B. diffusa Linn roots were collected after the plant was identified and authenticated by Dr. B. B. Joshi at the Department of

Rashashastra, Ayurvedic Medical College, Heggeri, Hubli,

Karnataka, India. The roots were shade dried and powdered.

The powdered materials of B. diffusa were subjected to successive solvent extraction using Soxhlet apparatus and

refluxed successively with petroleum ether, chloroform, and methanol. The extracts were filtered and concentrated in vacuum using rotary flash evaporator. The crude extract was

administered to the animals as aqueous solutions.

Chemicals

CCl4 was purchased from Qualigens Fine Chemicals, Mumbai. The liver function kits alanine transferases (ALT),

aspartate transaminases (AST), alkaline phosphatase (ALP), total serum proteins and total serum bilirubin were

purchased from Bayer Diagnostics India Limited: silymarin was received as a gift from Micro Labs Limited, Goa, India.

Animals

Male albino rats weighing between 150 and 200 g bred

in Central Animal House, Karnataka Institute of Medical Sciences (KIMS), Hubli, Karnataka, India were procured

and used for the study. Animals were maintained in standard laboratory conditions with 12 hrs of daylight at 25°C±5. The animals were acclimatized to in-house conditions and were fed a commercial pellet diet (Hindustan Lever Limited, Mumbai, India) and water ad libitum. Experimental protocol was undertaken in accordance with the ethical guidelines, and the permission of the institutional animal ethics committee was obtained. All the animals received care according to the guidelines of CPCSEA/IAEC code 780. The study was approved by

the Institute Animal Ethics Committee (KIMS), Hubli, Karnataka, India.

CCl4 induced hepatotoxicity model

Hepatoprotective activity was evaluated by the method

described by Gupta and Dixit.7 The rats were divided into

five groups of six rats each.

1. Group I served as normal and was administered only

vehicle (distilled water) of 1 ml/kg body weight (b.w) for 4 days

2. Group II served as toxin control and was administered

vehicle on the 1st and 4th day and vehicle + CCl 4 at a

dose of 2 ml/kg intraperitoneally (i.p) as 1:1 mixture

with olive oil on the 2nd and 3rd day respectively8

3. Group III received silymarin at a dose of 50 mg/kg b.w

on the 1st and 4th day and silymarin (50 mg/kg b.w.) + CCl4 at a dose of 2 ml/kg i.p as 1:1 mixture with olive

oil on the 2nd and 3rd day respectively9

4. Groups IV received aqueous extract of B. diffusa at a dose of 250 mg/kg b.w. on the 1st and 4th day and aqueous extract of B. diffusa at 250 mg/kg b.w. + CCl4

at a dose of 2 ml/kg i.p as 1:1 mixture with olive oil on

the 2nd and 3rd day respectively3

5. Groups V received aqueous extract of B. diffusa at a dose of 500 mg/kg b.w. on the 1st and 4th day and aqueous extract of B. diffusa at 500 mg/kg b.w. + CCl4 at a dose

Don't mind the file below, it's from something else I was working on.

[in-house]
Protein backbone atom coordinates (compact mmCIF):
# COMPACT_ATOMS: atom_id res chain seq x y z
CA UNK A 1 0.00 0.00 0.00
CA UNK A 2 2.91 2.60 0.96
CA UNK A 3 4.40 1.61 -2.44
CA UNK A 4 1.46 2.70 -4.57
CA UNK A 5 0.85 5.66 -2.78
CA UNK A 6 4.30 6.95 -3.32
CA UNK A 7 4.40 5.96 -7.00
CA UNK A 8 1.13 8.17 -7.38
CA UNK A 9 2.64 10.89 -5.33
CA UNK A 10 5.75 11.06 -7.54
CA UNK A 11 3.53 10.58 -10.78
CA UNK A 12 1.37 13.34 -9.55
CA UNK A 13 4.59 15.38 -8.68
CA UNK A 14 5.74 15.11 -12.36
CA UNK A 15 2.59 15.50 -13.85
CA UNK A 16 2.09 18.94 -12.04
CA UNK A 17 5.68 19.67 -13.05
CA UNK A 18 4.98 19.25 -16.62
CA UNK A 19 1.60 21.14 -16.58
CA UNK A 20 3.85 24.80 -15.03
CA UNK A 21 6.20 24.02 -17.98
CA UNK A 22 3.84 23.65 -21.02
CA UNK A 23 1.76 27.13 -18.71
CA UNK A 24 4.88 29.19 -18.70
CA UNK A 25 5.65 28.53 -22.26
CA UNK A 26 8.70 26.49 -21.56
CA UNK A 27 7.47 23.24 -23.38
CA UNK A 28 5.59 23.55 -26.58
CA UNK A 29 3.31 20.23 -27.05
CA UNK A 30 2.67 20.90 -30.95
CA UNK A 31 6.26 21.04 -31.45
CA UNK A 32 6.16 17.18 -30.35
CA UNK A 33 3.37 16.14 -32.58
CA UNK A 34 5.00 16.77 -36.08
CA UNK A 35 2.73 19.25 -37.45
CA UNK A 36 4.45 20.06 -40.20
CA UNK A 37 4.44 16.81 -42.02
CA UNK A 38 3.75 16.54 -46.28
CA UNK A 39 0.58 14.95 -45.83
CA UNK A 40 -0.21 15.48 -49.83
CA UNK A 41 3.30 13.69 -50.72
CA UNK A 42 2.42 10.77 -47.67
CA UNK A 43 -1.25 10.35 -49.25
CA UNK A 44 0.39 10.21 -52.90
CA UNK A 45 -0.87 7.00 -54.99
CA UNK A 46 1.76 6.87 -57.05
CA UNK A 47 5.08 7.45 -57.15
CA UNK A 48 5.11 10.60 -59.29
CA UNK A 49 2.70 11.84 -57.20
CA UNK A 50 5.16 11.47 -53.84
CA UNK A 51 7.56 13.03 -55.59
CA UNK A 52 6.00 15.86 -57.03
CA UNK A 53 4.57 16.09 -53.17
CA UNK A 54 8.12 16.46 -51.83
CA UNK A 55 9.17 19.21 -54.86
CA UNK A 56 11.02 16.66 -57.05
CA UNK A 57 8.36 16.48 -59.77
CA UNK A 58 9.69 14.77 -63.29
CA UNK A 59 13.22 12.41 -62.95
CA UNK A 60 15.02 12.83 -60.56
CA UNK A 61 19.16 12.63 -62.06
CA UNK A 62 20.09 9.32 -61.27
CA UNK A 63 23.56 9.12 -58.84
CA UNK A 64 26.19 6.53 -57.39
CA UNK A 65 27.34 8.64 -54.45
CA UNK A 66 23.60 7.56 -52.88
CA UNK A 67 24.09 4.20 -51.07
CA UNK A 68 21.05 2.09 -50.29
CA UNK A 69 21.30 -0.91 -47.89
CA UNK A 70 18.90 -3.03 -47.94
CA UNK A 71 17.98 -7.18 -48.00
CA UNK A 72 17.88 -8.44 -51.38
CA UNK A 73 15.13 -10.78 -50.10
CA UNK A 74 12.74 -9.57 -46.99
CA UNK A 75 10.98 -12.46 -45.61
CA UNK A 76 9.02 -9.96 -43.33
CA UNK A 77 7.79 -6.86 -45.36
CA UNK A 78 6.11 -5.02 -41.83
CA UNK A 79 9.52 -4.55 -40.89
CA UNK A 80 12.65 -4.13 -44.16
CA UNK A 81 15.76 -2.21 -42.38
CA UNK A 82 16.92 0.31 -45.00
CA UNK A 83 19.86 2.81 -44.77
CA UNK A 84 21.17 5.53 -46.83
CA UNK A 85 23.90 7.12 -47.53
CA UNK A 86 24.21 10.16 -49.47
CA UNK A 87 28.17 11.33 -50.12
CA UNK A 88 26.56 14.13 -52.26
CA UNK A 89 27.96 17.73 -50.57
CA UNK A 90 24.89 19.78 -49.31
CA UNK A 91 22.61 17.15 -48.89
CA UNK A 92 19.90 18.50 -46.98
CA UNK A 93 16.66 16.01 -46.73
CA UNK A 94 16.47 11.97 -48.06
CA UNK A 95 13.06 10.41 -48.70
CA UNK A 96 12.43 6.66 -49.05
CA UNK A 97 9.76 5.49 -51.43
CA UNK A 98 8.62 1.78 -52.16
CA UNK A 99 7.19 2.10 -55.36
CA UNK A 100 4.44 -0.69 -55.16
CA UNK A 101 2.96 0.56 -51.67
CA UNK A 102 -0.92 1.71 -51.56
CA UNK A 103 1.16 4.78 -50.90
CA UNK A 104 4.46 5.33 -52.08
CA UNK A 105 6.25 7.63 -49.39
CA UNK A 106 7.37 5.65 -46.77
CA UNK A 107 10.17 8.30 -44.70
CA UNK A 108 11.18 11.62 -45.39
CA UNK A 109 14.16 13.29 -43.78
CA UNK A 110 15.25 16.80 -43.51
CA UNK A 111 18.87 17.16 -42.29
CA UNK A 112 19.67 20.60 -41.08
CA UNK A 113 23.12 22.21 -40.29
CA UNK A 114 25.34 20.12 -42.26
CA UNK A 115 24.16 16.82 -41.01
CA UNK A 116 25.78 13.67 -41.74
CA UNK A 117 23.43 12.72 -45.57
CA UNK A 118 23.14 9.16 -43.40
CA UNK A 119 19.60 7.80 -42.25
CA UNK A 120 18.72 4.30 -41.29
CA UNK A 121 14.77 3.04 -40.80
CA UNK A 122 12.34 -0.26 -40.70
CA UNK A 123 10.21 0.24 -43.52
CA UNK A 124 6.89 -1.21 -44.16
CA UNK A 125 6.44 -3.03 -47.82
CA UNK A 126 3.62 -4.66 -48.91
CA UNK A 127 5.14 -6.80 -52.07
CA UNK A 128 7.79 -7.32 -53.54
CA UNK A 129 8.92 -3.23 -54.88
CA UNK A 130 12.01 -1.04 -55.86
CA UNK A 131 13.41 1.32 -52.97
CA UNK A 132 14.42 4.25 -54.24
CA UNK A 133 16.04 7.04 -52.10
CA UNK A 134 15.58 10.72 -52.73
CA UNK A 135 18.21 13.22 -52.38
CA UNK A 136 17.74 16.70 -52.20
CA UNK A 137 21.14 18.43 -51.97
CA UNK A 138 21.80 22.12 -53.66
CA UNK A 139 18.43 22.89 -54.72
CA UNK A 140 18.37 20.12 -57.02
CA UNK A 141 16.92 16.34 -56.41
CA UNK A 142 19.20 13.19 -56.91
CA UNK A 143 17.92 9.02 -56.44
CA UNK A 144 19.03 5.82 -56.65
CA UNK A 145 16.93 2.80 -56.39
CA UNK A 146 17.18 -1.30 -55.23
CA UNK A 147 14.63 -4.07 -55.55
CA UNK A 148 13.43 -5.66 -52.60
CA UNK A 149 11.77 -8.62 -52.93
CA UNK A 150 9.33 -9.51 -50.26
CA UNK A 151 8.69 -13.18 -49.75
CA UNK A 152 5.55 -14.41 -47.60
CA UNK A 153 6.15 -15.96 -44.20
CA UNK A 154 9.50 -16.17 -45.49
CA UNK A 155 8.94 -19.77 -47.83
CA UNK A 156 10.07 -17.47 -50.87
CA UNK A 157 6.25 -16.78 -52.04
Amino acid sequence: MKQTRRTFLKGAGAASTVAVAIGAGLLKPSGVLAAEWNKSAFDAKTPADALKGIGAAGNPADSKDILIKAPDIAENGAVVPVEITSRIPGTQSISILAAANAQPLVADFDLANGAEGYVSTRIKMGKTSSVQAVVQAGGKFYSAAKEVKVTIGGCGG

of 2 ml/kg i.p as 1:1 mixture with olive oil on the 2nd and 3rd day respectively.3

Assessment of hepatoprotective activity

Biochemical tests

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2000 rpm for 15 mins, and estimated for serum ALT, serum AST, ALP and total serum proteins and total serum bilirubin using kits supplied by Bayer diagnostics India, Limited.10

Histopathology of liver

After collection of blood for biochemical estimation, the

rats were sacrificed, and the liver was carefully dissected, cleaned of extraneous tissue, and fixed in 10% formalin for at least 24 hrs. Then, the paraffin sections were prepared

(automatic tissue processor, auto-technique) and cut into 5 µm thick sections, using a rotary microtome. The sections were stained with hematoxylin-eosin dye and studied for histopathological changes. The hepatoprotective activity was

confirmed through histopathological studies on liver of rats.11

Statistical analysis

All the results were expressed as mean±standard error of the mean. One-way analysis of variance was used for the

statistical analysis of data. Dunnett’s multiple comparisons tests were used for determining the significance. A p<0.05 was considered as significant.12

RESULTS

Biochemical tests

The activity levels of serum ALT, AST, ALP, total serum bilirubin and total serum protein were taken as indices for hepatotoxicity induced by CCl4 in Group II. In the CCl4 treated Group II, ALT, AST, ALP, total serum bilirubin were increased significantly (p<0.001) to 60.76±4.95 U/L/mins/mg protein, 105.23±8.02 U/L/mins/mg protein, 30.16±2.31 KA

units, 1.88±0.21 mg/dL respectively, whereas these values were showed 22.36±1.75 U/L/mins/mg protein, 67.50±4.08

U/L/mins/mg protein, 10.76±0.84 KA units, 0.25±0.11 mg/dL 127.9 U/L in control Group I, respectively. The total serum

proteins in CCl4 treated Group II decreased significantly

(p<0.001) to 4.16±0.20 g/dL from 6.93±0.26 g/dL in control

Group I. Administration with aqueous extract of B. diffusa

at a dose of 250 mg/kg b.w in Group IV showed statistically significant improvement (p<0.05) in the serum ALT, AST,

ALP, total serum bilirubin levels to 37.36±3.04 U/L/mins/

mg protein, 84.46±5.80 U/L/mins/mg protein, 22.13±0.56 KA

units, 1.48±0.11 mg/dL respectively which were comparable

to normal control in Group I and also standard control test silymarin at 50 mg/kg in Group III. The total serum proteins in Group IV increased significantly (p<0.05) to

6.18±0.26 g/dL from 4.16±0.20 g/dL in CCl4 administered

Group II and comparable to 6.93±0.26 g/dL in normal control Group I and 6.91±0.24 g/dL in silymarin at 50 mg/kg of Group III. Treatment with aqueous extract of B. diffusa at

a dose of 500 mg/kg in Group V also showed statistically significant (p<0.05) improvement in the serum ALT levels

to 36.46±1.04 U/L/mins/mg protein, AST to 82.36±3.64

U/L/mins/mg protein, ALP to 21.10±0.66 KA units, total

bilirubin levels to 1.42±0.12 mg/dL which are comparable

to control Group I and silymarin Group III. The total serum proteins in Group V increased significantly (p<0.05) to

5.93±0.33 g/dL from 4.16±0.20 g/dL in CCl4 treated Group II and comparable to 6.93±0.26 g/dL in Group I, 6.91±0.24 g/dL in silymarin treated Group III and 6.18±0.26 g/dL in B. diffusa

at 250 mg/kg treated Group IV. Silymarin used as standard positive control in group III showed a statistically significant

(p<0.05) improvement compared with CCl4 administered

Group II of biochemical values of ALT 25.26±2.04, AST

70.16±4.91, ALP 13.21±1.07, total serum bilirubin 0.62±0.07 and total serum protein of 6.91±0.24 demonstrated that it is an effective hepatoprotective agent (Table 1).